The Big Bang Theory: Region-wide accreditation

How Vancouver Coastal Health aced its first region-wide accreditation

By Serena Bertoli-Haley

Vancouver Coastal Health (VCH) is a regionally integrated, full-continuum health authority providing services to over 1 million British Columbians in a diverse geographical area including urban, rural and remote communities.

In the beginning
VCH has a long history of success using Accreditation Canada programs such as Qmentum to help improve care. In February 2016, VCH and partner organizations Provincial Health Services Authority and Providence Health Care, became Canada’s first recipients of Accreditation Canada’s Trauma Distinction for their regionally integrated trauma system.  But since VCH was formed in 2001, accreditation had been a phased process, with accreditation surveys taking place in different years for Vancouver, Richmond, and the Coastal area of North Vancouver, Sea to Sky, Sunshine Coast/Powell River and Central Coast. One result of this was that some part of the organization was always in “accreditation preparation mode”. More importantly, this sequential approach to accreditation, with different versions of the standards being used in different geographical areas, was at least a partial barrier to organization-wide consistency of practices.

Enter the Big Bang
2016 brought a new experience to Vancouver Coastal Health as it hosted its first health authority-wide Accreditation Canada site visit—the largest and most comprehensive to date. All sites would be surveyed the same week: September 18-23, 2016. It was a massive undertaking.

The transition to a single accreditation visit was part of a broader strategy aimed at reducing variations in care and unifying processes and clinical systems across the region (see  We needed the accreditation process to help us embed the same service excellence standards into day-to-day practice across our diverse settings. Thinking regionally and acting locally in a way that made sense and could be sustained by our geographically diverse services and facilities would be the key to our success.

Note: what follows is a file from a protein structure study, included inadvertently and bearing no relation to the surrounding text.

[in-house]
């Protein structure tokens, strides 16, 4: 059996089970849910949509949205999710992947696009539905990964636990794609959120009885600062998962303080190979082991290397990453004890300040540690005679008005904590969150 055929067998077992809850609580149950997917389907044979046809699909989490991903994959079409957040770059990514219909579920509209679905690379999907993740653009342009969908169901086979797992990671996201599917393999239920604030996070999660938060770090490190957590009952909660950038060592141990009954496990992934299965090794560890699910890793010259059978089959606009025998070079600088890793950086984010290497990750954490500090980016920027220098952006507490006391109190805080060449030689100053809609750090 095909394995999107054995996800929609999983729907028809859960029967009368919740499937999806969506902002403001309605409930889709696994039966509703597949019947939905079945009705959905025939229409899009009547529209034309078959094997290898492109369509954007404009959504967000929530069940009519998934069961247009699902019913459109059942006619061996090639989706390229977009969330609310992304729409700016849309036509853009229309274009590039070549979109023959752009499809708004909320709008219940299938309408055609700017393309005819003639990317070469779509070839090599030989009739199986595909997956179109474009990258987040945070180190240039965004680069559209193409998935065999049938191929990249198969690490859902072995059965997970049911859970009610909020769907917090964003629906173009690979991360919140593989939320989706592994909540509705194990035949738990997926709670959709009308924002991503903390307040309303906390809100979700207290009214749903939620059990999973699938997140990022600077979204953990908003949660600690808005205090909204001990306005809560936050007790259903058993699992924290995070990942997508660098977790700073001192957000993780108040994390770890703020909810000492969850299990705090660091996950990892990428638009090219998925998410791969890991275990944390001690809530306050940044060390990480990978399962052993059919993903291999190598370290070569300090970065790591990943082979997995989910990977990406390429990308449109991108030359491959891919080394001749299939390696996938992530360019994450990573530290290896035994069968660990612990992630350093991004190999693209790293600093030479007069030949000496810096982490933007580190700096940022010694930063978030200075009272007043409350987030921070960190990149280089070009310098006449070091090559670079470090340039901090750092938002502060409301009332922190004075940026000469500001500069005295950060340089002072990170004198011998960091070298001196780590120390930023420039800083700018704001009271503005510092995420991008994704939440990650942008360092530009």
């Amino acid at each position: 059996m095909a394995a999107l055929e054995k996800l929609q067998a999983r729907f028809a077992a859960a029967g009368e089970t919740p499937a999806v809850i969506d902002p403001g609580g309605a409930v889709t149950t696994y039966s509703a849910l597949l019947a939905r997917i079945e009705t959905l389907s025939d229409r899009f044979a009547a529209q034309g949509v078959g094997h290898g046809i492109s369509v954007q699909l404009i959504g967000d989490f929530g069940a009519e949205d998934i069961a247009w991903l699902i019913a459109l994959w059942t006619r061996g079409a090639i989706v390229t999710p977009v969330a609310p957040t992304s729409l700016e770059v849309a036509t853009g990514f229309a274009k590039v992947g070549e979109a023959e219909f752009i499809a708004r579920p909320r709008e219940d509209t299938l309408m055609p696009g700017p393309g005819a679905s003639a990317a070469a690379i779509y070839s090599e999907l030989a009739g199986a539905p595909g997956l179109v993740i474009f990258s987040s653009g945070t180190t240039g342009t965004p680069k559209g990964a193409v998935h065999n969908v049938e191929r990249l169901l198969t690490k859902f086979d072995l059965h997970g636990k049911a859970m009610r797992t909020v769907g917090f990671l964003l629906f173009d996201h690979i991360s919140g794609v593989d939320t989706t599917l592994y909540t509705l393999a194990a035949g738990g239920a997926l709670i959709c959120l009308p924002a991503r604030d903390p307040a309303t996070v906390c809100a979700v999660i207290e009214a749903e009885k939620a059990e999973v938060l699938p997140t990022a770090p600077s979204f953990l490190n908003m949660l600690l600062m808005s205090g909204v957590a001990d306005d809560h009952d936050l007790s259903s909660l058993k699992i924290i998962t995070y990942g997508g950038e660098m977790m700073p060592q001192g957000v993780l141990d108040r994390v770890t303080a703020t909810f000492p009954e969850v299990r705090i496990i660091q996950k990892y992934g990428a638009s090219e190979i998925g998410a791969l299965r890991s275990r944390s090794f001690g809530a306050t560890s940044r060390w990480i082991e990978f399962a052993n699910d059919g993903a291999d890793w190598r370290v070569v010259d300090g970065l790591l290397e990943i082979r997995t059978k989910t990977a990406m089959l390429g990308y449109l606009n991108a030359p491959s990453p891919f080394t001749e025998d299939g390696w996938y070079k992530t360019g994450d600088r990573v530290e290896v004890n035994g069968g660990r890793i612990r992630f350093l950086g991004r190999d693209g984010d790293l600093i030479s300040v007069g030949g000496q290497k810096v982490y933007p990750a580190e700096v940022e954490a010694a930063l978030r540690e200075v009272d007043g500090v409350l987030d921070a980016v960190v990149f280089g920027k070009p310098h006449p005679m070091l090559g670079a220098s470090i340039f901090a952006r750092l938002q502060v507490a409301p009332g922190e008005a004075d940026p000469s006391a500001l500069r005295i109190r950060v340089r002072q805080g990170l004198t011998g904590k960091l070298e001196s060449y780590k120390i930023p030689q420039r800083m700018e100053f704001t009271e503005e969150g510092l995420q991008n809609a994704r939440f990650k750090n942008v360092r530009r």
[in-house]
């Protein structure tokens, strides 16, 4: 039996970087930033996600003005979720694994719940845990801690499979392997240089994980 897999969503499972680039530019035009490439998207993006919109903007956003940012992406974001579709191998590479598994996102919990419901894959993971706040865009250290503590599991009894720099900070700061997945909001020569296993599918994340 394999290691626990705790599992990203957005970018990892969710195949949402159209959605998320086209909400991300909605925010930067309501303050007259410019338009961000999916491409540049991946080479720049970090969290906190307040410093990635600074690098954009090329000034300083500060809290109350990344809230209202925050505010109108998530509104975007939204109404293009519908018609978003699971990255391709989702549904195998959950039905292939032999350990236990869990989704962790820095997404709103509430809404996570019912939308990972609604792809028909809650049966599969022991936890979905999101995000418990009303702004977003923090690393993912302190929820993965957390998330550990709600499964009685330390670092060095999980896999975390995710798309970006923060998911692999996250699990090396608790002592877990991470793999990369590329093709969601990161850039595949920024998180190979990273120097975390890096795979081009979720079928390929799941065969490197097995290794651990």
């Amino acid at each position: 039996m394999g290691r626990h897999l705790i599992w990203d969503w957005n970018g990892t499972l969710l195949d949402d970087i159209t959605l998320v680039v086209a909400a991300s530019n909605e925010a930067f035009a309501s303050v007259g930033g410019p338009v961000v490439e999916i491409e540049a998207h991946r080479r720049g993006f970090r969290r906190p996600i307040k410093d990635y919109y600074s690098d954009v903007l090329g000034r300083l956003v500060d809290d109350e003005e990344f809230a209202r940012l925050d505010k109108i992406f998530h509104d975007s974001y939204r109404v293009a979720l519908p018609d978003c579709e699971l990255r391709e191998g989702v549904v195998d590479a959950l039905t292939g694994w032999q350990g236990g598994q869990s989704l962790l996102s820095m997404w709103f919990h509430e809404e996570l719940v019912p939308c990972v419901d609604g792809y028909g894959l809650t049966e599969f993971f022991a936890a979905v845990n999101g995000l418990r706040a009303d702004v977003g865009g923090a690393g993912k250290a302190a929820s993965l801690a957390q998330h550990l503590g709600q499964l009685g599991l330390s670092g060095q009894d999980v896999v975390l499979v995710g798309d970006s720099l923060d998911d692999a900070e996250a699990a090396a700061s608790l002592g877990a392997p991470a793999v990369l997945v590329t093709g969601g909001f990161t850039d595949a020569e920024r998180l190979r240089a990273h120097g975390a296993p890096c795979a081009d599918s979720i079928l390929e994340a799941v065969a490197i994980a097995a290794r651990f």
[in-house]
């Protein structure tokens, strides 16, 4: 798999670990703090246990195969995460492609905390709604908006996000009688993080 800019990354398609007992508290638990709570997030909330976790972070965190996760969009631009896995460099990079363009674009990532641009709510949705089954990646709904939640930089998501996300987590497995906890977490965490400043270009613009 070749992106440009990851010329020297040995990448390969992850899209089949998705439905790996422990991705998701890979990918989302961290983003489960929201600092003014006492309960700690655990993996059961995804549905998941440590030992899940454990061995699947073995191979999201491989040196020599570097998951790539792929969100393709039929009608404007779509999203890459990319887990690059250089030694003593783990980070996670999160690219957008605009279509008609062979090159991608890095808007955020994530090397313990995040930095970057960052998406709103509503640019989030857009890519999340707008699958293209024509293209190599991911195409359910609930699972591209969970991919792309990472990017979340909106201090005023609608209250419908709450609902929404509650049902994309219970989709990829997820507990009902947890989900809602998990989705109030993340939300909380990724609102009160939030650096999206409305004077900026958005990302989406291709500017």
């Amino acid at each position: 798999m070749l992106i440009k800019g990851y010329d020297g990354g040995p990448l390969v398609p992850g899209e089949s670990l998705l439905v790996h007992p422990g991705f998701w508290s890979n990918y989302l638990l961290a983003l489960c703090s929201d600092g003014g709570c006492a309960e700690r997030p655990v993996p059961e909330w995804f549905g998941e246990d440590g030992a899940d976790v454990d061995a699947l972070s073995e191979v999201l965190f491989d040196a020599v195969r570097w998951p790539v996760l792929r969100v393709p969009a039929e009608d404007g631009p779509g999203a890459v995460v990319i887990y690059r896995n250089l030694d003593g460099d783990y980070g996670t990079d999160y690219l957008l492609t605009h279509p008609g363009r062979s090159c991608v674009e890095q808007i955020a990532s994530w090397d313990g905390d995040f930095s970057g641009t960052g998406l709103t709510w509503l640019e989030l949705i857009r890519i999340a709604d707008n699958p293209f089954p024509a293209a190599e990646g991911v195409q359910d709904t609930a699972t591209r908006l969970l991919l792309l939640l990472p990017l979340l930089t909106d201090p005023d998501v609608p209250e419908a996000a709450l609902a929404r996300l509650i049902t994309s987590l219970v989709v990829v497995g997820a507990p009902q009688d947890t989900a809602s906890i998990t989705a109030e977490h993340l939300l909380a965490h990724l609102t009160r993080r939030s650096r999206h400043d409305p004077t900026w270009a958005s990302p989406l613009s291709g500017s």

We have lift-off
The Regional Quality & Patient Safety team organized the accreditation readiness strategy and activities around these phases and priorities:

  • Self-assess and validate: as soon as the standards became available, we sought to understand strengths and areas for improvement based on current practices. Self-assessment results were validated with clinical teams across VCH to identify which areas for improvement were common issues that should be addressed regionally, and which could be championed locally
  • Set priorities: based on the information uncovered above, we selected a core set of “vital few” VCH-wide priorities for improvement targeting the areas expected to make the largest overall impact on patient safety and accreditation for the largest number of teams. We identified 6 top-priority Required Organizational Practices (ROPs) to become regionally coordinated working groups
  • Phase 1 – ROP Working Groups: we brought together regional content experts, as well as local process experts, formal and informal leaders, and champions of quality improvement across VCH to develop guidelines, processes, workflows and practical tools, oversee implementation, and monitor progress
  • Phase 2 – Program-level support: Accreditation Coordinators worked with local teams in each geographical Community of Care to support engagement and education, Plan-Do-Study-Act cycles, measurement for improvement, and overall sustainment of the standards into local practice.
  • Phase 3 – Tracers: teams across VCH practiced the “tracer” methodology used by accreditation surveyors to gauge readiness and know what to expect during the site visit; this also became an opportunity to train clinical and operational leadership in how to use tracers as an ongoing quality improvement tool
  • Logistics: Together with Accreditation Canada, we identified which programs and teams would represent VCH as an integrated region in the site visit, organized activities, discussion groups and evidence, and made logistical arrangements with each team hosting a tracer to ensure a smooth site visit experience

Stellar results
Vancouver Coastal Health’s first heath authority-wide site visit was a great achievement on its journey to regional integration. VCH received a decision of “Accredited”, meeting 94 per cent of over 4000 criteria assessed across 28 sets of standards and over 60 urban, rural and remote locations visited by our team of 22 surveyors. Our approach to accreditation, combining regional oversight with local implementation support, was a key success factor in demonstrating consistent practice across VCH. This, in turn, minimized the number of “work in progress” areas requiring formal follow-up after the site visit. More importantly, it strengthened relationships and networks to support quality improvement across geographical and operational boundaries making VCH a more connected, patient-and-family-centred, and evidence-driven organization.

For more information about Vancouver Coastal Health visit Questions about the accreditation process described in this article can be directed to